"We asked the parents what they want. They want an OSCAR [out of school care] service so we are working on putting one in. We have a contact service and want to widen out to a weekday service. We're working with the medical centre next door to see what sort of services they want. We approached the dental services, who want to set up a preschool dental service. We're setting up in Mangere what that community wants to support its children rather than what Barnardos sees as the need. Interestingly enough, we probably have a 50/50 split from the people involved on how we should do that … What I'd rather see happen at Mangere is that there is no rule book. We're going to have to make it up as we go along. We'll make decisions based on what each child and individual family needs rather than what the book tells us we have to do. It's a scary way for some staff to work."

One service user appreciated how he was dealt with by Palmerston North Barnardos:

"It happens really quickly … My boys benefited in a short period of time. They started with parenting courses and then assessed the boys. And it does happen so fast … That tells me that that this place works. They have got good networks. They know these people."

In Mangere, Hamilton, Palmerston North and the other centres where services are housed together, staff seem to have moved from querying the meaning of integration towards taking steps to operationalise it. Although the process is in its very early stages, the individuals I interviewed who were working in these situations were enthusiastic about services integrating.

Ideas to increase integration further

Most of the comments from staff about how to increase integration further focused on communication between different staff and services, staff and clients, as well as with other organisations that work with children and families:

“When I’ve seen services work really well together it’s because there’s been a high level of trust between the staff involved and the client. We’ve almost got the directive (message). And now what we need is better communication between staff.”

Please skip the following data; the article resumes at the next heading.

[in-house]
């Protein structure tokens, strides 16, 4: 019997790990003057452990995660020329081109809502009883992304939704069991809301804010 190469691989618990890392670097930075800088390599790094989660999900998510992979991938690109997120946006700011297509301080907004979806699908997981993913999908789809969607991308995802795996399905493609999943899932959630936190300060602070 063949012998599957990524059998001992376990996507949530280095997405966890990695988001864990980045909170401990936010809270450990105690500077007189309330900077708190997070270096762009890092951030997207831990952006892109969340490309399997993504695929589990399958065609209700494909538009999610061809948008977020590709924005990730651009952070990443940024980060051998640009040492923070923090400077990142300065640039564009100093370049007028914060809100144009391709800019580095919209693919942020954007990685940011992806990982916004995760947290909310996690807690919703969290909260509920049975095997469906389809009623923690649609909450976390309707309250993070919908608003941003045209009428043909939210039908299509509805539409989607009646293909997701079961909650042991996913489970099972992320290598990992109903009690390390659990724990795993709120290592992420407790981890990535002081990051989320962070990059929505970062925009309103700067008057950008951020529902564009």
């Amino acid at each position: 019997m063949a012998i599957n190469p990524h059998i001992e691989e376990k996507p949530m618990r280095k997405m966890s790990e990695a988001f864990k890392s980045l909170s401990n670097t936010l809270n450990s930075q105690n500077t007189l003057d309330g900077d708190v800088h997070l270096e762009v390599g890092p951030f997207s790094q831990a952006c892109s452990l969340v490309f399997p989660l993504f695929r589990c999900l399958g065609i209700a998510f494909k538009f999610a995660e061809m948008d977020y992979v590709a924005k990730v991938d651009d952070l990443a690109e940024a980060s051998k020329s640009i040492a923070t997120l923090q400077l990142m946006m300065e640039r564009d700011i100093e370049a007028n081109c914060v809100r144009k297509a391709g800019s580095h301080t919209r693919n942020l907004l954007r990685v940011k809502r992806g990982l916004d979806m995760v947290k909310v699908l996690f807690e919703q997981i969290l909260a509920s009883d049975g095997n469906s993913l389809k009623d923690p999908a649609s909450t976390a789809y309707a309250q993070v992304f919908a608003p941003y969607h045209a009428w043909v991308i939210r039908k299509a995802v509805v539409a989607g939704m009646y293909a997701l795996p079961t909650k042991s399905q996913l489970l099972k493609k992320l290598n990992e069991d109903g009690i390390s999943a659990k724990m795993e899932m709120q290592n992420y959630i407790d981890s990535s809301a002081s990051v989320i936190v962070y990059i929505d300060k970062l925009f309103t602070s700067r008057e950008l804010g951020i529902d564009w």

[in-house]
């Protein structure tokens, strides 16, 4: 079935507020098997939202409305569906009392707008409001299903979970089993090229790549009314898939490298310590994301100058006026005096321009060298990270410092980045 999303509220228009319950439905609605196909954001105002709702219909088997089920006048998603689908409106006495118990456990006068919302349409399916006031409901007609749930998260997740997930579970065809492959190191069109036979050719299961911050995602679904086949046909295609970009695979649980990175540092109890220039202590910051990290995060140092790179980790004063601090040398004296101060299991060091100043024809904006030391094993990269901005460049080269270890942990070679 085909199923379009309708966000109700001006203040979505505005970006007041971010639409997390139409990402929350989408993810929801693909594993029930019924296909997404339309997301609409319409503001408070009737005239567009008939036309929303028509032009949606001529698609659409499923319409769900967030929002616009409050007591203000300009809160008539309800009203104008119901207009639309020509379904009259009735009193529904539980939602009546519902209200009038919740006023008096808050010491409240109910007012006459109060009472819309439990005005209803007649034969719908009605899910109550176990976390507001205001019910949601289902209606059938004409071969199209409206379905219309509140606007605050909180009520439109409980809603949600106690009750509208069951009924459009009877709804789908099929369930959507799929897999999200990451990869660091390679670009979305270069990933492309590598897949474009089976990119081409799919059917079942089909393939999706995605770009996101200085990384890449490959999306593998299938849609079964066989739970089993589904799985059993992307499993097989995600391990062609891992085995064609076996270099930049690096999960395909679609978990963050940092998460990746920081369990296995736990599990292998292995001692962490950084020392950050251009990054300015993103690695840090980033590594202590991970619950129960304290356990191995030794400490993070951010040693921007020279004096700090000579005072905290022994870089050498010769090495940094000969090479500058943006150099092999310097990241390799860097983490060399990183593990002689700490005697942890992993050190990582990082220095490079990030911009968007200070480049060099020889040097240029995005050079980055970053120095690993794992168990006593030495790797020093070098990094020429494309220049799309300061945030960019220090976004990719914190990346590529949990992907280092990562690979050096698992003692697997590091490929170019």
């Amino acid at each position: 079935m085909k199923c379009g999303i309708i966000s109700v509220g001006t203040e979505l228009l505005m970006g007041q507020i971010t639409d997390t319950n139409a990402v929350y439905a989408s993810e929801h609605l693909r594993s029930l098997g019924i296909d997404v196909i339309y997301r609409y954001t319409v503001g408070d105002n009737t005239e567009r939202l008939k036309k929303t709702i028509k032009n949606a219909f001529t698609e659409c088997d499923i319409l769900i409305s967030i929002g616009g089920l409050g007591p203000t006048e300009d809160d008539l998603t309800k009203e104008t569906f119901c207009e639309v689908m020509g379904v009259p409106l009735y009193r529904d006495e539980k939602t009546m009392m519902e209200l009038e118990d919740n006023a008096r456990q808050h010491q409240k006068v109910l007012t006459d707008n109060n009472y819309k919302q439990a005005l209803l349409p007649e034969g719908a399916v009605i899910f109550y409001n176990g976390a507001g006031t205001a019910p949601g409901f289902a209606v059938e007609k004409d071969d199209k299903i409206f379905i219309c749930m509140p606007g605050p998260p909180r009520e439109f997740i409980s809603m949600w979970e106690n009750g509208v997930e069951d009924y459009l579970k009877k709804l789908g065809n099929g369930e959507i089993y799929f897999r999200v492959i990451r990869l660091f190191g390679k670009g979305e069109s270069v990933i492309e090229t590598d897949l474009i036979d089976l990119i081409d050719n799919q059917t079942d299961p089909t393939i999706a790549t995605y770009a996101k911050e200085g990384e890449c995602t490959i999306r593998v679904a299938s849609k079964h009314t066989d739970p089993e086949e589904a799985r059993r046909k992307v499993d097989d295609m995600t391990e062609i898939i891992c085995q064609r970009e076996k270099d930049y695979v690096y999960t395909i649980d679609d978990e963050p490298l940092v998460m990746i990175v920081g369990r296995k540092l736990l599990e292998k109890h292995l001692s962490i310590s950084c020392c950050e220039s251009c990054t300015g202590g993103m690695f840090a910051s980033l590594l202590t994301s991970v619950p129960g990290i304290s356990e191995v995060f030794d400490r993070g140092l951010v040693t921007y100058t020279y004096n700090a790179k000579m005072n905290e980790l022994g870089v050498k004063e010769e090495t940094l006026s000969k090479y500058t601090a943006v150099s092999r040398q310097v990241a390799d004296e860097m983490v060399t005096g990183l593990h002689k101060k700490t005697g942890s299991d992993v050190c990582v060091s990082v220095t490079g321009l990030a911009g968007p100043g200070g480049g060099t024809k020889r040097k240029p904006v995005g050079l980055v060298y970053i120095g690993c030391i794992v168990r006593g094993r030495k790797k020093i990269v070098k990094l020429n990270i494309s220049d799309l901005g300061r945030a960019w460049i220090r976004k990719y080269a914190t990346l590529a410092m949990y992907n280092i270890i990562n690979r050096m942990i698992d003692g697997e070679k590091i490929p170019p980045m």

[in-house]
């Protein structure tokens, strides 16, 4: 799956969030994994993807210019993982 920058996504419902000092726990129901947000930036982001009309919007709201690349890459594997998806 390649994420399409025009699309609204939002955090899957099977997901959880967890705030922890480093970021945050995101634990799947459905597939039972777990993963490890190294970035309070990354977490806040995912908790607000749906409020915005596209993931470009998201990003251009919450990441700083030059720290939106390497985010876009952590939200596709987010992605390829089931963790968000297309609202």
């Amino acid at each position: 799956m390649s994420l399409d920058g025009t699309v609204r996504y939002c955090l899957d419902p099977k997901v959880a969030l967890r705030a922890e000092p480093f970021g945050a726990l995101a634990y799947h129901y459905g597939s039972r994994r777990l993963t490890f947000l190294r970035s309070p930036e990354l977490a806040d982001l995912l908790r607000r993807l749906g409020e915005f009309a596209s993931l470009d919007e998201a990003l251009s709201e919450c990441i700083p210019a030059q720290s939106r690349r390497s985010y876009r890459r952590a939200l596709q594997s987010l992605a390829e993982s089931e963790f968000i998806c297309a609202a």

“From what I’ve read about integrated services it works well when there is a high level of trust and respect and there is no competition for funding internally within the team.”
“If the relationships that we have with those other organisations, if we didn’t maintain those and have respect and value for what they do, we couldn’t integrate.”
“I think it’s really important to do what we can do well. Rather than little bits and pieces and pretending that we can be all things to one person, but to be the primary worker to make sure that all the things happen for a person to have that knowledge in the community. You offer integrated services within your community and go broader than just the organisation.”

These comments seem to correspond to recent Ministry of Social Development initiatives. The Ministry official I interviewed was prepared to assist with Barnardos moves in this direction. He recognised the various disincentives to integration and was involved in attempting to ameliorate them. The Ministry has set up a council of NGOs to facilitate cooperation, and Barnardos is a leading member of this group because of its reputation as a multifaceted provider of good-quality services:

“The community House in Taita – I’ve been out there and am aware of the exercise … to explore the possibility of providing a community hub there. I said to him, “Well now, to my knowledge there is already a community house out in Taita. There may be other community organisations who feel threatened by you suddenly getting government funding to do something in here when there hasn’t been any dialogue …’ Murray committed to quite extensive consultation and dialogue … with the community which is still ongoing, and what we’ve said is that if the community actually think that this is a good idea we’d be happy to support a one-stop shop concept in Taita. We’ve got enough money for 13 of these things in the next 12 months … We quite like the concept of one-stop shops. They work best with collaboration between different NGOs and hopefully government agencies as well. Their success derives from a greater capacity to provide a seamless service. Murray’s keeping me up to date on the way it’s going. I have no doubt that they’re getting the community support. So it’s not an issue.”

Here is a similar view of integration at Barnardos from a manager at the Ministry of Education, the other major government department that funds some of their programmes for young children: